What Is Lumbar Hernia?
There are cartilaginous structures that counterpoise the load on the spine and enable the movement of spine between the vertebrae. These cartilaginous discs are surrounded by hard capsules that involve a dense nuclear structure similar to a paste. This structure is also preserved by the ligaments adhering to the vertebrae (connective tissue and muscles). Said structure can be imagined as a hydraulic pump.
If one of the capsules weakens and bulges towards the canal where there are nerves forming the posterior wall or if the capsule ruptures resulting in bulging of the nuclear material into the canal, the nerve roots preparing to exit from the spinal canal are compressed. The resultant severe pain that radiates from low-back to leg or knee is called lumbar hernia. The capsule or the nuclear material do not always compress the nerves due to bulging or rupture. In these cases, the patients suffer a severe low-back pain. This stage is defined as a pain that begins in the disc. Pain that develops in disc does not radiate to legs.
What are The Causes of Lumbar Hernia?
The most common causes include failure to do sports that involve abdomen and low-back exercises, excessive weight gain and carrying heavy objects.
What are The Symptoms of Lumbar Hernia?
The most common symptom is the pain that begins in low-back and radiates to hips, posterior parts of thigh and knee, lower leg and feet. In case of herniation in upper segment of the lumbar vertebra, the pain radiates from the posterior part of the thigh to the knee. Numbness develops in feet or lateral side of the leg. Numbness is also felt in inner part of the leg if the herniation is located in upper segment of the lumbar spine. Retraction in feet or weakness while bearing load on feet may be faced depending on the severity of compression on nerve root. In advanced stage lumbar hernia, gait pattern is affected as the patient cannot lockdown the knee or stabilize the pelvis.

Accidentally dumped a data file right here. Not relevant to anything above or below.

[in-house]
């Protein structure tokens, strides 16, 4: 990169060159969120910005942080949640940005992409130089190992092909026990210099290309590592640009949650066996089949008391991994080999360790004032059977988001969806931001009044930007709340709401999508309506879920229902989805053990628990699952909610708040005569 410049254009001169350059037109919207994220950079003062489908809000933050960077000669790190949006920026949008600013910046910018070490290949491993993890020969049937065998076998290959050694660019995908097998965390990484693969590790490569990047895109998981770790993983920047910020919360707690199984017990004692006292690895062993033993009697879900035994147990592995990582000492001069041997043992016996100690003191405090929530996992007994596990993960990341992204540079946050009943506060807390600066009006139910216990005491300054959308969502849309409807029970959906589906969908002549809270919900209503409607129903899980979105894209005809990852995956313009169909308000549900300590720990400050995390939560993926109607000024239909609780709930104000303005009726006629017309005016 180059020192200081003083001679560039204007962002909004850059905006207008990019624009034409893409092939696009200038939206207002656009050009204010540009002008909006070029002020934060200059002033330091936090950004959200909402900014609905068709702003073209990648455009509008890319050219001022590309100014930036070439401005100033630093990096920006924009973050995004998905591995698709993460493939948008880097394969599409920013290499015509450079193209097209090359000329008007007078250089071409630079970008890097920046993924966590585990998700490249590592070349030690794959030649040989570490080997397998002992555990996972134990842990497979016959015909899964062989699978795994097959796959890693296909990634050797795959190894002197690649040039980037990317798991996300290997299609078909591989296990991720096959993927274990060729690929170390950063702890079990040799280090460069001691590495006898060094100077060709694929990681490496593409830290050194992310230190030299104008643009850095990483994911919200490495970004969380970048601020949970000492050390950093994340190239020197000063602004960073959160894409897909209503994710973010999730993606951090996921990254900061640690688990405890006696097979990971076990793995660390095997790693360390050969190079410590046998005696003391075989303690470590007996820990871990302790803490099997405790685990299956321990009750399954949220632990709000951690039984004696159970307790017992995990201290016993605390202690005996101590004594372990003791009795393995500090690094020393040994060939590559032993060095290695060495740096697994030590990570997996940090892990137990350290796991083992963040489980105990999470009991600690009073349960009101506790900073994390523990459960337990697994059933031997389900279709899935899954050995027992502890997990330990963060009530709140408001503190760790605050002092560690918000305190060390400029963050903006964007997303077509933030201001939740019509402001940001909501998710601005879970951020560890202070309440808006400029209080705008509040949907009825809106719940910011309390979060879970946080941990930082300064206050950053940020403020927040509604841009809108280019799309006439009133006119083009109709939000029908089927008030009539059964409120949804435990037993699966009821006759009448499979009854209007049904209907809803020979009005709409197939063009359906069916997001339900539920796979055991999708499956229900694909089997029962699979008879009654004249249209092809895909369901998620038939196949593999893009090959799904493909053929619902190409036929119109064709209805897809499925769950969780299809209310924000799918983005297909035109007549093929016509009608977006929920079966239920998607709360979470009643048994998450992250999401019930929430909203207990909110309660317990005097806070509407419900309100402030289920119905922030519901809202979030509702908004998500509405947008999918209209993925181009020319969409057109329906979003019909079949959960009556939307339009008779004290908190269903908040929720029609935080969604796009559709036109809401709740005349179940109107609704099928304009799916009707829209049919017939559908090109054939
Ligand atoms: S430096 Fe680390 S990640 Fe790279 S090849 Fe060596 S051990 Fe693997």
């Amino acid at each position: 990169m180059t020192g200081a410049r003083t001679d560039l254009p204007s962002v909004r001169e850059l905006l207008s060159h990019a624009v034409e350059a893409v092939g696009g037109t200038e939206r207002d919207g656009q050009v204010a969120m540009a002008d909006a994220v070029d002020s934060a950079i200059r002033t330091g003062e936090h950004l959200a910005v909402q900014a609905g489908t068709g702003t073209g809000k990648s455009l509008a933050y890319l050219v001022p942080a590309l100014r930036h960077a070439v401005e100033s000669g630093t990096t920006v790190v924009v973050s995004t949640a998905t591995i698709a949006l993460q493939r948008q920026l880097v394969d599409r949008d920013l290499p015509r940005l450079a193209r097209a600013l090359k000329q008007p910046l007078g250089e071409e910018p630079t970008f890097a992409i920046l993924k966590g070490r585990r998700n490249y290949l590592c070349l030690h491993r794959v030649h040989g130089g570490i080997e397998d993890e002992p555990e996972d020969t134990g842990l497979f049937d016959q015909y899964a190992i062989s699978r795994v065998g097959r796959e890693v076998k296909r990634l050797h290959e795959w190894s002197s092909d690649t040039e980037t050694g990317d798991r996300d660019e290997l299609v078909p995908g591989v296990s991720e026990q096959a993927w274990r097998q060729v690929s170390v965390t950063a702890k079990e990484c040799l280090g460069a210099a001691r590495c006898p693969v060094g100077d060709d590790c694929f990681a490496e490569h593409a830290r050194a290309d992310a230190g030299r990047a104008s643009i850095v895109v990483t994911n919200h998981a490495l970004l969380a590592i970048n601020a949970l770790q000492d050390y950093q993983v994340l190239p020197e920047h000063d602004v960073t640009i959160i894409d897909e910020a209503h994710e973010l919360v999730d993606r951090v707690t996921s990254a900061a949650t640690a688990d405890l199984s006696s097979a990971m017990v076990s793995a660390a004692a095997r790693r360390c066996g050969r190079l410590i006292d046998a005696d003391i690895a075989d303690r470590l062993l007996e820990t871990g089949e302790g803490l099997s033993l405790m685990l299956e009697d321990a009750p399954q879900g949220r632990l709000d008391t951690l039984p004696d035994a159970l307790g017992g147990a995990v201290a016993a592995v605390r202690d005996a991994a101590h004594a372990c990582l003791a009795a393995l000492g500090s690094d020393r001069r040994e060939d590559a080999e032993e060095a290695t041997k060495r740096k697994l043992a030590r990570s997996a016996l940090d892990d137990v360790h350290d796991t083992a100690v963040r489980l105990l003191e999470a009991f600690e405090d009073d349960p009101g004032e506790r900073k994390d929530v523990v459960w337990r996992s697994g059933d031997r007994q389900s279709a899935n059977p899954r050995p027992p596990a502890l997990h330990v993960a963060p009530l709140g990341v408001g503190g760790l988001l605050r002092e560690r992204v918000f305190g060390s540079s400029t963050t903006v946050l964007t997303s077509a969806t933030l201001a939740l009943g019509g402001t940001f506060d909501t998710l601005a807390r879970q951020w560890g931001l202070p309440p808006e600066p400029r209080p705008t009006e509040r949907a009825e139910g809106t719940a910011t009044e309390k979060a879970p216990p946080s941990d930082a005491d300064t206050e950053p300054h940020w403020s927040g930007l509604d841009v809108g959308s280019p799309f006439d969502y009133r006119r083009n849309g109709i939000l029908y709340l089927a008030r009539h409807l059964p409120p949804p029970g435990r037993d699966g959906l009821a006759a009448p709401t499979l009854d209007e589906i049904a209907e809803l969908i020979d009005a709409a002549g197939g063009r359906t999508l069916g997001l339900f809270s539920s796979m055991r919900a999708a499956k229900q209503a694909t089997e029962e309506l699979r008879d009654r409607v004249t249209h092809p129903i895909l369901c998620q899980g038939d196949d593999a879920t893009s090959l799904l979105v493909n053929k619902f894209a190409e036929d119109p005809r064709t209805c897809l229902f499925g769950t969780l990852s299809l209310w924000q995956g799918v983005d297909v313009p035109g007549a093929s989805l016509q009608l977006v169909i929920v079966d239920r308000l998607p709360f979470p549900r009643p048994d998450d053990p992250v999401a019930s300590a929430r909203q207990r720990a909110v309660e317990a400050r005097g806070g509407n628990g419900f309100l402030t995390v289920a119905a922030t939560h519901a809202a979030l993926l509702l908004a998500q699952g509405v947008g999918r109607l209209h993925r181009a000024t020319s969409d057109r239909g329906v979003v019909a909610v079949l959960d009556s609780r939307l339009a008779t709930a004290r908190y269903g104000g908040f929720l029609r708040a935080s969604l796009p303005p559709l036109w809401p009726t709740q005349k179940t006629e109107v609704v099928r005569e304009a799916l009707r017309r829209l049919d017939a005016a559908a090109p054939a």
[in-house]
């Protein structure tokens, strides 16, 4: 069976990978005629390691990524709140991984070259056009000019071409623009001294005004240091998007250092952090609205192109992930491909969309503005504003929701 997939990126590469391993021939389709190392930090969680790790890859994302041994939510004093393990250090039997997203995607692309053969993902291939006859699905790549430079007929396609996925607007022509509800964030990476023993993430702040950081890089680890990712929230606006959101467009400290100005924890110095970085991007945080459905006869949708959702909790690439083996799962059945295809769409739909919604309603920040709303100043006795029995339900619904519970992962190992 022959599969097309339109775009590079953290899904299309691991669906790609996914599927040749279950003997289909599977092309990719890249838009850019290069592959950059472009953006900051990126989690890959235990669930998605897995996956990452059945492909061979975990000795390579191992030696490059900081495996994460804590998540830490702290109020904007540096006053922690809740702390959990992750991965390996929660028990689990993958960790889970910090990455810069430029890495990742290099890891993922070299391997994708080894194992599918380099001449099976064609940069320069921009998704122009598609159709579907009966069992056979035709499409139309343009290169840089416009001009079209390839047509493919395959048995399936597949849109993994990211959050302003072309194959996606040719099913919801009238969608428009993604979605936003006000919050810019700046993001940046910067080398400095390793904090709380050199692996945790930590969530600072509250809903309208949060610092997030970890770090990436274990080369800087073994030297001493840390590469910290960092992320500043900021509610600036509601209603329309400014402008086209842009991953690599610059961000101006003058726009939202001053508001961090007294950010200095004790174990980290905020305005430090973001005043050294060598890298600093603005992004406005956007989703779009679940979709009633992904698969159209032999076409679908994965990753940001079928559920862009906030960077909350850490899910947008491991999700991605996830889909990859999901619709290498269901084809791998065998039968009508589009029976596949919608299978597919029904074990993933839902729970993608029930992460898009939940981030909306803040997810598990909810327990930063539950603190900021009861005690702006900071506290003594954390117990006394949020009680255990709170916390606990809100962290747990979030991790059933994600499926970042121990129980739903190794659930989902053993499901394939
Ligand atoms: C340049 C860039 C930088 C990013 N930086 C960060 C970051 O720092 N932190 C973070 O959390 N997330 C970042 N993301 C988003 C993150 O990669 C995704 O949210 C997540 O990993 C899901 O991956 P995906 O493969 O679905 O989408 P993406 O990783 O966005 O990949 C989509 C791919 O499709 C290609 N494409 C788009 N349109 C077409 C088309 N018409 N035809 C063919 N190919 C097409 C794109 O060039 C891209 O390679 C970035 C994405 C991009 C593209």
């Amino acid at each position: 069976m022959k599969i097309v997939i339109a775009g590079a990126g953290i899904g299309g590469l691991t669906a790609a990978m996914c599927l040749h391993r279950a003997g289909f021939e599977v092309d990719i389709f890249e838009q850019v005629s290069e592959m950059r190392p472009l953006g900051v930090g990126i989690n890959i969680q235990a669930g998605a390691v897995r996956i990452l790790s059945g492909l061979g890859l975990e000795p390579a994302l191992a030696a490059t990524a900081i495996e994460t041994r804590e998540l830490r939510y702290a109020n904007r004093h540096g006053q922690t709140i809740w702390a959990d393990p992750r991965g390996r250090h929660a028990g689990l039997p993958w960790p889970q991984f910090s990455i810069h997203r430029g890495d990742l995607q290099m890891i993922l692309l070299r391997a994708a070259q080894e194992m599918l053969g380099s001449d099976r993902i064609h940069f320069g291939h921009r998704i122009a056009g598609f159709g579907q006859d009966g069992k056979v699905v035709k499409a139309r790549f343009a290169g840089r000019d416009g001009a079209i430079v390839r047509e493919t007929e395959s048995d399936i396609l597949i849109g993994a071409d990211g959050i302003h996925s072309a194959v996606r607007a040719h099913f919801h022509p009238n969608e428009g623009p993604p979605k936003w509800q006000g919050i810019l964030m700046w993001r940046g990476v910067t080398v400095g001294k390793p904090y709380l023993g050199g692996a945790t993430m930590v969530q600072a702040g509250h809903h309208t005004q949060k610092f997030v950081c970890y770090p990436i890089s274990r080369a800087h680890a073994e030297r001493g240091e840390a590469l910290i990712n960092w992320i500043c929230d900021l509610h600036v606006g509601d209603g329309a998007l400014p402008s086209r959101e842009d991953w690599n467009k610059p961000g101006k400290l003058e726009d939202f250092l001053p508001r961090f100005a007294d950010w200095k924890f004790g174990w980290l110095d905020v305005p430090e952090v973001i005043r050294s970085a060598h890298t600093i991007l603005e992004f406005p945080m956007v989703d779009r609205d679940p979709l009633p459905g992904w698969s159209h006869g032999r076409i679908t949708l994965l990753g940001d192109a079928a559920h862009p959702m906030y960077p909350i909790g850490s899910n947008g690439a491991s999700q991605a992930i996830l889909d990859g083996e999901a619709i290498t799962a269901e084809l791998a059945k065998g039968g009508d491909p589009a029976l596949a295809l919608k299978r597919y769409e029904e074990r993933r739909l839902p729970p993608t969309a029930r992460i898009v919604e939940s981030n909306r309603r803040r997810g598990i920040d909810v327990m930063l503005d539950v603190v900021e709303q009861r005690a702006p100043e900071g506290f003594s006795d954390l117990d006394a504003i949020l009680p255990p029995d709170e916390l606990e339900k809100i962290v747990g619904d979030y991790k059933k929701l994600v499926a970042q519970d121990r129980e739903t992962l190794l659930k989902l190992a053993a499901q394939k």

What are The Lumbar Hernia Exercises?
It is important to do exercises that strengthen abdominal and back muscles, as they stabilize the lumbar vertebrae. One should avoid lumbar exercises throughout the painful period. A person with lumbar hernia attack may start passive lumbar exercises 45 days after the pain disappears, while active lumbar exercises can be started 3 months later. Starting the exercises before the disc capsule heals will cause relapse of the lumbar hernia.
When Should Lumbar Hernia be Suspected?
If the patient complains of a pain that radiates from the low back to leg or knee, lumbar hernia should be suspected.
How is Lumbar Hernia Diagnosed?
First diagnostic clue derives from medical history of the patient. Next, hernia can be easily made in the light of a physical examination. Most important diagnostic tool is MRI of the lumbar spine.
How is Lumbar Hernia Treated?
Physical examination is an important tool to guide the treatment. If the patient has strength loss, experiences difficulty in pulling the leg or cannot bear weight on the joint, an urgent surgery may be required. Conservative treatment applies to all patients, excluding severe pain. Bed rest, hot pack and medication treatment are prescribed. Medications include combinations of muscle relaxants, anti-inflammatory agents and analgesics. For patients without strength loss, nerve blocks can be performed by algology department. Exercise is avoided in acute phase and lumbar hot pack and similar treatment modalities alleviate the pain.
Surgical treatment is appropriate for patients who do not respond to the treatment within three weeks. The disc fragments that compress the nerve root are removed with microsurgical technique. Dynamic stabilization can be considered for patients who are suspected for recurrence.